It's very simple --- though that's the problem; credibility isn't so simple. They list articles and you get to "credit" or "discredit" them. These scores are, in turn, compiled for writers and publications.
The first and most obvious problem, which TechCrunch points out, is that this is bait for grudges. Fox from one side, the Times from the other will get discredited by their detractors all day long. One man's bias is often the other man's truth.From BuzzMachine » Blog Archive » Credibility is not binary
Referenced Tue May 13 2008 09:45:47 GMT-0700 (PDT)
Precisely: reputation, credibility, are personal judgments. We often think of the New York Times having a reputation, but in fact, there's not some single, magic score somewhere. There are millions of opinions. But there are also millions of reputations. Each person judges what the reputation of the NYT is based on what they think others are thinking. Any system that doesn't allow each person to have a personalized reputation for a given entity is doomed to suffer this problem.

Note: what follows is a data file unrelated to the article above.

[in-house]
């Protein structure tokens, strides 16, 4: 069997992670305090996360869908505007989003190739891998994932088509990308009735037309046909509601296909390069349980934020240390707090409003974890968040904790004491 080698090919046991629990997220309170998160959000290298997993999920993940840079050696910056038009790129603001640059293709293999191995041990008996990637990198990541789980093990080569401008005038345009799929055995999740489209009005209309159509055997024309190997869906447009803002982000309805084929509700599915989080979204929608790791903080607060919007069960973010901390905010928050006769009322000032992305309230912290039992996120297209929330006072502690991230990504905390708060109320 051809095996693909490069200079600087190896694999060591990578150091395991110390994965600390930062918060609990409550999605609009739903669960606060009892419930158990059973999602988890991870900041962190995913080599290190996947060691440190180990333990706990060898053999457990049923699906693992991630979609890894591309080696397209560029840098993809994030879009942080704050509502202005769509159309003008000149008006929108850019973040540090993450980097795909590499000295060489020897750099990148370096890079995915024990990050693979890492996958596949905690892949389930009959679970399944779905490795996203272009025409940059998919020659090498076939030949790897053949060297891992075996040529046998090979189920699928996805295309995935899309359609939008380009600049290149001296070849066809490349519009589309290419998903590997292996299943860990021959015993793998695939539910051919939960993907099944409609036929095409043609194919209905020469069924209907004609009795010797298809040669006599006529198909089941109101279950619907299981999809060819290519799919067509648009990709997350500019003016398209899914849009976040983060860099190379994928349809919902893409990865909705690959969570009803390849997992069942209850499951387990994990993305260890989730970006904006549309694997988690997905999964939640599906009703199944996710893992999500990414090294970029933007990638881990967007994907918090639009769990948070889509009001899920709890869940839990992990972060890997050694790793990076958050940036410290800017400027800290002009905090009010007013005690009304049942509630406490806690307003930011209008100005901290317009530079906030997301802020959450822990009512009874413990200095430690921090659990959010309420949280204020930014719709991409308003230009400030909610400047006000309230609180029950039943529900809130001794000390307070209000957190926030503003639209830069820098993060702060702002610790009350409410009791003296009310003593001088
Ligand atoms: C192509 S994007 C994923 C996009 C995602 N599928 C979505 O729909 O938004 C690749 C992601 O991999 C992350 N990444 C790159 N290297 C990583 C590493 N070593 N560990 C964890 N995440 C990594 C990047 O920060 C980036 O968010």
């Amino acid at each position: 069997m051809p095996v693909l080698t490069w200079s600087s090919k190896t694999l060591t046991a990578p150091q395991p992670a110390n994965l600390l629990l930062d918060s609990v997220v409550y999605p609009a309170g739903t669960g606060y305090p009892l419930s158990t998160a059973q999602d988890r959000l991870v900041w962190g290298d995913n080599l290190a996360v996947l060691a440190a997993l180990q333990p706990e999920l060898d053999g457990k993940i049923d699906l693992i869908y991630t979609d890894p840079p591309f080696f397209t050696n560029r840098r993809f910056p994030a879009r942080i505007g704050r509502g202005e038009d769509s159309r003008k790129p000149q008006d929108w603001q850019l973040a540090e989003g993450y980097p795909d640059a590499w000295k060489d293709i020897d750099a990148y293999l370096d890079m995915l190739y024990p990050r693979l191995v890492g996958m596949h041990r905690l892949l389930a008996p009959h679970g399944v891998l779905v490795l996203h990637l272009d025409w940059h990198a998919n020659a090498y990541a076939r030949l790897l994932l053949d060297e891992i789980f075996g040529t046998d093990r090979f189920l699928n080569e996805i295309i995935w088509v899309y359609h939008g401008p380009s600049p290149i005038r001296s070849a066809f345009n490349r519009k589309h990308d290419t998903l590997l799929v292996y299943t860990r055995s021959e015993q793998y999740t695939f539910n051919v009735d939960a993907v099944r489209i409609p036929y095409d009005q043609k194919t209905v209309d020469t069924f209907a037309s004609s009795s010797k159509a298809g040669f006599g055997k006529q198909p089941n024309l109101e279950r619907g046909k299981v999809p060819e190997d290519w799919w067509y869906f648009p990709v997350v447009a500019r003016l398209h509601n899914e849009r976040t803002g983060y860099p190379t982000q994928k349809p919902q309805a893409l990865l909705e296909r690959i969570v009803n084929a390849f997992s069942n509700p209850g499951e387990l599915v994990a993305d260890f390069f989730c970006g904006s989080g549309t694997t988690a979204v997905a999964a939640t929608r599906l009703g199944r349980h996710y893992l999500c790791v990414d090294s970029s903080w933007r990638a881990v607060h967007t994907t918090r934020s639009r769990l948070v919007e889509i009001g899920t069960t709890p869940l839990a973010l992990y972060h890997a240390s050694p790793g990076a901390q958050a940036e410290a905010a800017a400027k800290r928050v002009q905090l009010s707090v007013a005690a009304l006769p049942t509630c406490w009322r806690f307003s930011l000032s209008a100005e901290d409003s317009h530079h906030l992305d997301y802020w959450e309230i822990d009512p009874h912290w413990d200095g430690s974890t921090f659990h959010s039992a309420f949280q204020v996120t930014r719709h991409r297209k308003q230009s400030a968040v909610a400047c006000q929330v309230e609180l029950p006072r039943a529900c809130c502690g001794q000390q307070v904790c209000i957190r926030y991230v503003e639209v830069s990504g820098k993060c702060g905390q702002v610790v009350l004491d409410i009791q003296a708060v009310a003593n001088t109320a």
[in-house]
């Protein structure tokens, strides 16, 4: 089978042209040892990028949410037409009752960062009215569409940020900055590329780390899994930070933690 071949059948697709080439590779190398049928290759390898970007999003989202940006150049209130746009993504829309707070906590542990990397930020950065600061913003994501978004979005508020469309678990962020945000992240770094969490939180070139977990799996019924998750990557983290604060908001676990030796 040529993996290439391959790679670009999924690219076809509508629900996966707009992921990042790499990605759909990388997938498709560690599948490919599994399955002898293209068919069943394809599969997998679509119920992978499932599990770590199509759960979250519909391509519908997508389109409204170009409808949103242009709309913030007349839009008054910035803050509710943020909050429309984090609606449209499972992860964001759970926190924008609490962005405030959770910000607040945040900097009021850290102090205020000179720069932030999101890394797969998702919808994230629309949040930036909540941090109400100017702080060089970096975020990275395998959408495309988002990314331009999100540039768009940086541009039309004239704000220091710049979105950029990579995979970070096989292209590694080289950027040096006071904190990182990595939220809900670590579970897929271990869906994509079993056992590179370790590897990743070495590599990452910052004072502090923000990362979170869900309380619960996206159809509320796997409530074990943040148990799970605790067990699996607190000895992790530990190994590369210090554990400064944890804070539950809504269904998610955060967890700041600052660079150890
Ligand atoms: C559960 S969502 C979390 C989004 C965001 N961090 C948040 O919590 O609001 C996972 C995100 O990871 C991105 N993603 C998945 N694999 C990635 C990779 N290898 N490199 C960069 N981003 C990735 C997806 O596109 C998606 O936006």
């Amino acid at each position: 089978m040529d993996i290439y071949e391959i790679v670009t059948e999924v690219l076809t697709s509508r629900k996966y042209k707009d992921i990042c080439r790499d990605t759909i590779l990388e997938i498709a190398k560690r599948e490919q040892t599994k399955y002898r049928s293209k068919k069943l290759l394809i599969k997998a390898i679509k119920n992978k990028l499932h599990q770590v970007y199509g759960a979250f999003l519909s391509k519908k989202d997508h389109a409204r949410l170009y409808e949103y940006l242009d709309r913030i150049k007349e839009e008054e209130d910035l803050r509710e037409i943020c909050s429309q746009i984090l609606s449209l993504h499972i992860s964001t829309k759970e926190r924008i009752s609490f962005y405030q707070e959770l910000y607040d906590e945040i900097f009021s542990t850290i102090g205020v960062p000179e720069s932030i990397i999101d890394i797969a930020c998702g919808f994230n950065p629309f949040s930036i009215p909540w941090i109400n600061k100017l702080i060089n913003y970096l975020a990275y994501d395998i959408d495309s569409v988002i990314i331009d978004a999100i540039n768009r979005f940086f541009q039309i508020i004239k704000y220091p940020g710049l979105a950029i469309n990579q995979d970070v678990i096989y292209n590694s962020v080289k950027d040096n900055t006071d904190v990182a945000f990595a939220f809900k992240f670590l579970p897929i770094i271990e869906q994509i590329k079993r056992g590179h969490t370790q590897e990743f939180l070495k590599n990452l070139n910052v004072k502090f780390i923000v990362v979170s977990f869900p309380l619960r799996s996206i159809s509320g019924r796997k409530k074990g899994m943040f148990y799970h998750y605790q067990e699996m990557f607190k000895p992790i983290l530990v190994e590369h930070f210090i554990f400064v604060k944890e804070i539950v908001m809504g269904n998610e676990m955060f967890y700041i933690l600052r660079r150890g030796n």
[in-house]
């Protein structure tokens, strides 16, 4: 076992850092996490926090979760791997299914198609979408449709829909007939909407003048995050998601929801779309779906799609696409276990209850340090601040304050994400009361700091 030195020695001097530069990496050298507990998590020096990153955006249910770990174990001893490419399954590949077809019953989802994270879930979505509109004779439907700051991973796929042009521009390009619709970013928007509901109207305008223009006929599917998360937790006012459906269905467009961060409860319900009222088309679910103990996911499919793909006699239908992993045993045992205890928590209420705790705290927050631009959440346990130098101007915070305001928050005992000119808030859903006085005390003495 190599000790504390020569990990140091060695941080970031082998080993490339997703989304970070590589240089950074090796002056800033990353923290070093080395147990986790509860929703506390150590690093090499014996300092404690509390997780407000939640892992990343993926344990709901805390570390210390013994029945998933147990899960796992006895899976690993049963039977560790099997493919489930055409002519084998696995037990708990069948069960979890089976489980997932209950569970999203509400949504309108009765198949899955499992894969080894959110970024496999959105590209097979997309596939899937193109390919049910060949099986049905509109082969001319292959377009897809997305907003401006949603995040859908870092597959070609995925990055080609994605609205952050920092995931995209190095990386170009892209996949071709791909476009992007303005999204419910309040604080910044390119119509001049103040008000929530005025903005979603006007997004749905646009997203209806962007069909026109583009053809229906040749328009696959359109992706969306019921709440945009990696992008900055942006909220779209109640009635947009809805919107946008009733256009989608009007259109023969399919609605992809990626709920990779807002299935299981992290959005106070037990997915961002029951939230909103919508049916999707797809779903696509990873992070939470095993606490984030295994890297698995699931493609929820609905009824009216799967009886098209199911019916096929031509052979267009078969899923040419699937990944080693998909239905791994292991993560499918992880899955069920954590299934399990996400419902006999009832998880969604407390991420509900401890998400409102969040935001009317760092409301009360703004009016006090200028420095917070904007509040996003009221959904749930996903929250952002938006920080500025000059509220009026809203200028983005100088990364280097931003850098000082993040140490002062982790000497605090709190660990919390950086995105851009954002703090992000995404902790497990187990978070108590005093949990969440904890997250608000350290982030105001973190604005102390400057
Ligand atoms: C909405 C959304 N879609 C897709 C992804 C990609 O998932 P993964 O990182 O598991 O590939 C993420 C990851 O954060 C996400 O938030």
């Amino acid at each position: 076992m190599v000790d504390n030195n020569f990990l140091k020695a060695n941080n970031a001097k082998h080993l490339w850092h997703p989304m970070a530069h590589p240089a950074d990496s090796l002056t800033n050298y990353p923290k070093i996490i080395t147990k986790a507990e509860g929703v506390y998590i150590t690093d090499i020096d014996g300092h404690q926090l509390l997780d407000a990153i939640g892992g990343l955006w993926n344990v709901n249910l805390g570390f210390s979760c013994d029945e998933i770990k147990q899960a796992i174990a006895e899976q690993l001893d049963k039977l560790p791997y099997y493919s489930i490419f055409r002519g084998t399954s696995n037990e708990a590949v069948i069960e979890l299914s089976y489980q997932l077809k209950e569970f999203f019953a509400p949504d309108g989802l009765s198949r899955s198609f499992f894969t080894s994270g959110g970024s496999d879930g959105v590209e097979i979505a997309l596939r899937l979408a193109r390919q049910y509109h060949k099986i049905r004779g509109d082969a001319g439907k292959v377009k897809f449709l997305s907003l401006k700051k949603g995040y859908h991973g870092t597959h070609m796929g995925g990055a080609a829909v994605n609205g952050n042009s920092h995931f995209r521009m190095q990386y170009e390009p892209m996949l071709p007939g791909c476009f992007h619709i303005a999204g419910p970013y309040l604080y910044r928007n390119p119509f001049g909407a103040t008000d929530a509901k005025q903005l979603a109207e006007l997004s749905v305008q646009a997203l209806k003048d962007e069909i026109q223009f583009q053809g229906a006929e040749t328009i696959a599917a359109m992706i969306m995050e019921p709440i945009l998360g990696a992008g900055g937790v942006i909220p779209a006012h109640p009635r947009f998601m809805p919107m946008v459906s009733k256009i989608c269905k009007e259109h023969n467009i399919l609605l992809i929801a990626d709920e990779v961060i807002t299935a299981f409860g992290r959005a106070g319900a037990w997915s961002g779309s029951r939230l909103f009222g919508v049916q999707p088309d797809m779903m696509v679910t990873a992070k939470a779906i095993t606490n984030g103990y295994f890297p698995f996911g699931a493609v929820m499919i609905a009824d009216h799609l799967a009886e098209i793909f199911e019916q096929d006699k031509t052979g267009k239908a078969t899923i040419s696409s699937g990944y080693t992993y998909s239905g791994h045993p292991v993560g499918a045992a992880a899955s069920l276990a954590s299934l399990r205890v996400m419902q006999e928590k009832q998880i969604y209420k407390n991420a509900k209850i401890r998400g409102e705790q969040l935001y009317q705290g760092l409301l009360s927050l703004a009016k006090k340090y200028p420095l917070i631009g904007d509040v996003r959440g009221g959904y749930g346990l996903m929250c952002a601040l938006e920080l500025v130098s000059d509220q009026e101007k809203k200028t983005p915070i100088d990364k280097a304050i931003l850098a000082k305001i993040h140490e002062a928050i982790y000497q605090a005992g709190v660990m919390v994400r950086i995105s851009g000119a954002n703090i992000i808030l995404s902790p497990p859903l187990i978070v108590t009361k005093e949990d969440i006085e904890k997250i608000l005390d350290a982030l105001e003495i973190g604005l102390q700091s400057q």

But Jeff points out a second problem:
The second and more fundamental problem is that there's no basis to decide credibility. Does one error ruin an article's credibility? How many discredits does it take to ruin a reporter's or a publication's? And then what does that mean? That they lied? That you don't believe them? That you don't like them? That they make mistakes? That they don't report enough? That they use anonymous sources? That they relied on bad sources? That they wrote it badly? That they weren't transparent?From BuzzMachine » Blog Archive » Credibility is not binary
Referenced Tue May 13 2008 09:49:44 GMT-0700 (PDT)
Just as each person keeps an individual idea of the reputation of every other entity they care about, they also use their own basis for making that judgment. Apes are remarkably good at this--we have to be to create large social structures. Our frustration with computational systems that attempt to do this for us is partly rooted in the fact that they don't come close to the nuanced sophisticated social judgments that any 6 year old can make.